Option highlights include 20-inch wheels, a load-leveling rear suspension, second-row captain's chairs (which reduce maximum seating from eight to seven), a sunroof, a rear entertainment system, satellite radio, a power tailgate, a navigation system with its own rearview camera, and power-deployed running boards. Opting for the nav system also gets you Sirius Travel Link, which provides traffic conditions, weather forecasts, sports scores, movie listings and local fuel prices.
Performance & mpg
A 5.4-liter V8 that makes 300 hp and 365 lb-ft of torque powers every Expedition EL. No other engine choices are offered. The 5.4 is mated to a six-speed automatic transmission. All trims can be had in either two-wheel drive or four-wheel drive (with low-range gearing).
Because the EPA isn't required to conduct fuel economy testing on vehicles heavier than 6,000 pounds, we expect the Expedition EL will achieve a couple of mpg less than the lighter, regular (2WD) Expedition's ratings of 14 mpg city20 mpg highway and 16 mpg combined. The Expedition EL's maximum towing capacity stands at 9,000 pounds for the 2WD version and 8,750 for the 4WD version.
Antilock disc brakes with brake assist, stability control with rollover protection, front-seat side airbags and full-length side curtain airbags are standard across the line. In National Highway Traffic Safety Administration crash testing, the 2009 Ford Expedition EL received perfect five-star ratings in all of that agency's frontal and side impact tests.
Drive a 2009 Ford Expedition EL and you'll likely be impressed by its smooth ride and agile handling. It's still a big vehicle and demands that you respect it as such, but its steering response and general composure are quite good for a full-size SUV. Still, the parking lot will always be a multiple-turn adventure. From behind the wheel, the Expedition EL's hefty 6,000-pound curb weight is apparent, and even with 300 hp on tap, advance planning is required for highway passing attempts. The six-speed automatic makes the most of the engine's power band but sometimes falters when choosing the right gear in passing situations.
The Expedition EL's cabin boasts an attractive design and easy-to-use controls. A few points are lost because of some low-grade plastic trim, but overall fit and finish is good, and a number of clever features make this SUV ideal for large families. The second-row bench seat has a 40/20/40 split and allows you to scoot the middle section close to the front seats for easier access to a youngster. If you opt for the second-row captain's chairs, seating capacity drops to seven, though you get a storage console between those seats.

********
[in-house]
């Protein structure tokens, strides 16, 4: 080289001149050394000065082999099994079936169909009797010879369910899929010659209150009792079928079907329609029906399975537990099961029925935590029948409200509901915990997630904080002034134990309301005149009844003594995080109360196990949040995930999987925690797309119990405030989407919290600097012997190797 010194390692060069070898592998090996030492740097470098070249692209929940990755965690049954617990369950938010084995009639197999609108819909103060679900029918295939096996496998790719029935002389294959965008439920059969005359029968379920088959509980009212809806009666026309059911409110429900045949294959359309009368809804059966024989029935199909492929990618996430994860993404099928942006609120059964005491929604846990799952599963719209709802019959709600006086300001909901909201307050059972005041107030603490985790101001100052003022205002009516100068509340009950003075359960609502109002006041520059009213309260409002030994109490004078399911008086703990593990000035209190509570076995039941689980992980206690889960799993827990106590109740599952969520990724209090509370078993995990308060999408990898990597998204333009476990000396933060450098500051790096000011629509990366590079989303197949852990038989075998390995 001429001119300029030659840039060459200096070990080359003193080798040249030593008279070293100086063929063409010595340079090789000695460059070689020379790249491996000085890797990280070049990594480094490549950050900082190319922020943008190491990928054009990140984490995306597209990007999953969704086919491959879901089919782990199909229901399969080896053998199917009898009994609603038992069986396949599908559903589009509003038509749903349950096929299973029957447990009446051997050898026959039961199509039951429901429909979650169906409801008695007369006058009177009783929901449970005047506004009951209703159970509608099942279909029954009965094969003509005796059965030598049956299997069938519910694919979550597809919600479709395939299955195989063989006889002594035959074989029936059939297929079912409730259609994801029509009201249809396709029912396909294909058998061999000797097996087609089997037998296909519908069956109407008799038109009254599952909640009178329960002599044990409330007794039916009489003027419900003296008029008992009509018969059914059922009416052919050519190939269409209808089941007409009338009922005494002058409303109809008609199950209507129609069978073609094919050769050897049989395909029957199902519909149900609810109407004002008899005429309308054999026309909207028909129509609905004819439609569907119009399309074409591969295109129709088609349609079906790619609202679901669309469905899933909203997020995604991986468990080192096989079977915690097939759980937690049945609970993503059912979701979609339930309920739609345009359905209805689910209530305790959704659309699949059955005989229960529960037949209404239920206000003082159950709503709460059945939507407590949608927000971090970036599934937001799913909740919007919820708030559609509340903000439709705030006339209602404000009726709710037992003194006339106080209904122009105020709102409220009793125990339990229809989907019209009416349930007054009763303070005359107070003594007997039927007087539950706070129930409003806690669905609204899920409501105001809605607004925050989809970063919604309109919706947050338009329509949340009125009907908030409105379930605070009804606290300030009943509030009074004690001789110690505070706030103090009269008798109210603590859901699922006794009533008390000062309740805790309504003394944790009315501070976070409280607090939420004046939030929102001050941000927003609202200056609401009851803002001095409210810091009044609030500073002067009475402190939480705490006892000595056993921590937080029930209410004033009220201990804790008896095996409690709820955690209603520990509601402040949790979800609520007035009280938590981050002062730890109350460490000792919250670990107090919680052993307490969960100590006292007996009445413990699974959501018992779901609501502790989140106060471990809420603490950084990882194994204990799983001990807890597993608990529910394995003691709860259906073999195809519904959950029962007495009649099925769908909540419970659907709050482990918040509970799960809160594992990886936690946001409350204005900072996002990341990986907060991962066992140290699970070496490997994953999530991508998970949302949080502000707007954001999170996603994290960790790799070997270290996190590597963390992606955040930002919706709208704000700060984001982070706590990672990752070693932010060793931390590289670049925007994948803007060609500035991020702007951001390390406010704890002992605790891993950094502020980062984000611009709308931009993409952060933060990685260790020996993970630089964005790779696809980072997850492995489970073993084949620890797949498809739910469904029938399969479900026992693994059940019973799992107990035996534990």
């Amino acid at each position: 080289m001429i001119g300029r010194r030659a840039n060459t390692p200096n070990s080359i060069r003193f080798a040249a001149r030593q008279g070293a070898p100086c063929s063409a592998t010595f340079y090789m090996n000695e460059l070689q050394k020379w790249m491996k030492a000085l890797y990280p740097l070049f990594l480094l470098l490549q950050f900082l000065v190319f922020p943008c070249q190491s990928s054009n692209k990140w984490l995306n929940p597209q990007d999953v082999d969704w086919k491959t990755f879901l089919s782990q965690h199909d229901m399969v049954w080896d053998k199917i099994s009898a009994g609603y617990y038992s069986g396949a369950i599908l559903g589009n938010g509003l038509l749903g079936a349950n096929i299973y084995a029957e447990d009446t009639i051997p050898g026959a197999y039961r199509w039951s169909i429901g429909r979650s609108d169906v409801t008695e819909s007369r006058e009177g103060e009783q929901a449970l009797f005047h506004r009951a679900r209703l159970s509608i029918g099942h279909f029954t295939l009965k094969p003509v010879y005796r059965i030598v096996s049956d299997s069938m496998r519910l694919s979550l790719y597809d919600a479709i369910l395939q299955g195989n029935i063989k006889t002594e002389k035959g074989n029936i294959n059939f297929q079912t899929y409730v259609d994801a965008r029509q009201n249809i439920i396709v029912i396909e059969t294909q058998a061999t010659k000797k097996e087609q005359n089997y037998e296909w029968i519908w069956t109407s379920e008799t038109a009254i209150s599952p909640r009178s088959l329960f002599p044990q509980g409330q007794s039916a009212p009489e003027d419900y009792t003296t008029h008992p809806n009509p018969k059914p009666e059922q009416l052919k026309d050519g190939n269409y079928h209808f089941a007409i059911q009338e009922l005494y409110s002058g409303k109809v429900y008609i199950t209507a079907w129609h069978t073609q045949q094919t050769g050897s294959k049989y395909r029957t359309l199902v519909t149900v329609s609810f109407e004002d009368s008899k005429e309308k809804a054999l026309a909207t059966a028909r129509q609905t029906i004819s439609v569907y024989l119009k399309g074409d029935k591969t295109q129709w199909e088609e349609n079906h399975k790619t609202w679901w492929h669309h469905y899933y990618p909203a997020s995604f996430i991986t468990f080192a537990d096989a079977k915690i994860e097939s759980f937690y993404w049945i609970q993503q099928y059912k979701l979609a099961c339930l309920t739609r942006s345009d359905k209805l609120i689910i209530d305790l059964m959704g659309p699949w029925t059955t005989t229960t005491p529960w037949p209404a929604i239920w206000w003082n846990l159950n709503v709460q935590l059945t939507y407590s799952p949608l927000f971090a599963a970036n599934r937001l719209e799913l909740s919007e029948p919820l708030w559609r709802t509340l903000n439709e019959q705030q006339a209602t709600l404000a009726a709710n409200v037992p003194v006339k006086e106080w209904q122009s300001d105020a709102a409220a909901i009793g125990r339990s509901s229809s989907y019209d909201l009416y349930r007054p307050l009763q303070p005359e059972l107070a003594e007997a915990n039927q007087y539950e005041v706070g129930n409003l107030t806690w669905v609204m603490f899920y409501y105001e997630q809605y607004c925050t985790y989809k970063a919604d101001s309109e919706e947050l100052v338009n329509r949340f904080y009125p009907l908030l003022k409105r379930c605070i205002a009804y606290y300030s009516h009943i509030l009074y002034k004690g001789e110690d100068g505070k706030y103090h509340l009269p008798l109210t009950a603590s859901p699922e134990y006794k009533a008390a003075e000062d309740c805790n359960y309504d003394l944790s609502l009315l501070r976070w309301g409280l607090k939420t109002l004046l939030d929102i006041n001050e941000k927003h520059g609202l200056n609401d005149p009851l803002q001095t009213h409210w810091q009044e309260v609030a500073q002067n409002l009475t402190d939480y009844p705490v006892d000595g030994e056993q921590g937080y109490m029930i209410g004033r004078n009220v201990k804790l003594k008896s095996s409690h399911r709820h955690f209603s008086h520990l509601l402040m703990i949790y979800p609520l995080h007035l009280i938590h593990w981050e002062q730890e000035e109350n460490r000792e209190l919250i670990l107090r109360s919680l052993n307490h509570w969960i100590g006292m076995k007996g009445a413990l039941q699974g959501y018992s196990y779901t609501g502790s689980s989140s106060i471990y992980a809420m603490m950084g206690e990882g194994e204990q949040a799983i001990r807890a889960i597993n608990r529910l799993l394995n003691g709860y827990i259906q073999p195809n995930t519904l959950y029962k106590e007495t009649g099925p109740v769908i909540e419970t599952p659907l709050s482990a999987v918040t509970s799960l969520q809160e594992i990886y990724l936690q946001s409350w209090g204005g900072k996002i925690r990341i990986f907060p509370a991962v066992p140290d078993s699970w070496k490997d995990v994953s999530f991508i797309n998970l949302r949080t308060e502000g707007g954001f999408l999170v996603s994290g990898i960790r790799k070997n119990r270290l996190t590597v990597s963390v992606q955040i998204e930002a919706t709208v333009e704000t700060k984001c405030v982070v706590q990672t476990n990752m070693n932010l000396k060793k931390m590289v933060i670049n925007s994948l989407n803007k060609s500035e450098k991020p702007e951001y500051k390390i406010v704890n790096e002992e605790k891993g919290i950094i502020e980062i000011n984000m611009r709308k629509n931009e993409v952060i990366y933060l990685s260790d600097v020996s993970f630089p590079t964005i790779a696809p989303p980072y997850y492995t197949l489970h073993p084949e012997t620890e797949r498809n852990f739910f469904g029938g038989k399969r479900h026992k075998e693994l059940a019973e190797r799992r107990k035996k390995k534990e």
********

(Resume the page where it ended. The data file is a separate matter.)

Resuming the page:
The Expedition EL's 60/40-split third-row seat is one of the most comfortable in the full-size-SUV class. It folds flat with a quick and easy release handle in XLT models or powers up and down at the press of a button in the higher trims. The EL offers 42.6 cubic feet of luggage space with the third row in use. If that's not enough, fold the third row for 85.5 cubic feet of cargo space. When it's time to move the kid to college, flip down the second and third rows and you'll have nearly 131 cubes.
Edmunds expert review process
This review was written by a member of Edmunds' editorial team of expert car reviewers. Our team drives every car you can buy. We put the vehicles through rigorous testing, evaluating how they drive and comparing them in detail to their competitors.
We're also regular people like you, so we pay attention to all the different ways people use their cars every day. We want to know if there's enough room for our families and our weekend gear and whether or not our favorite drink fits in the cupholder. Our editors want to help you make the best decision on a car that fits your life.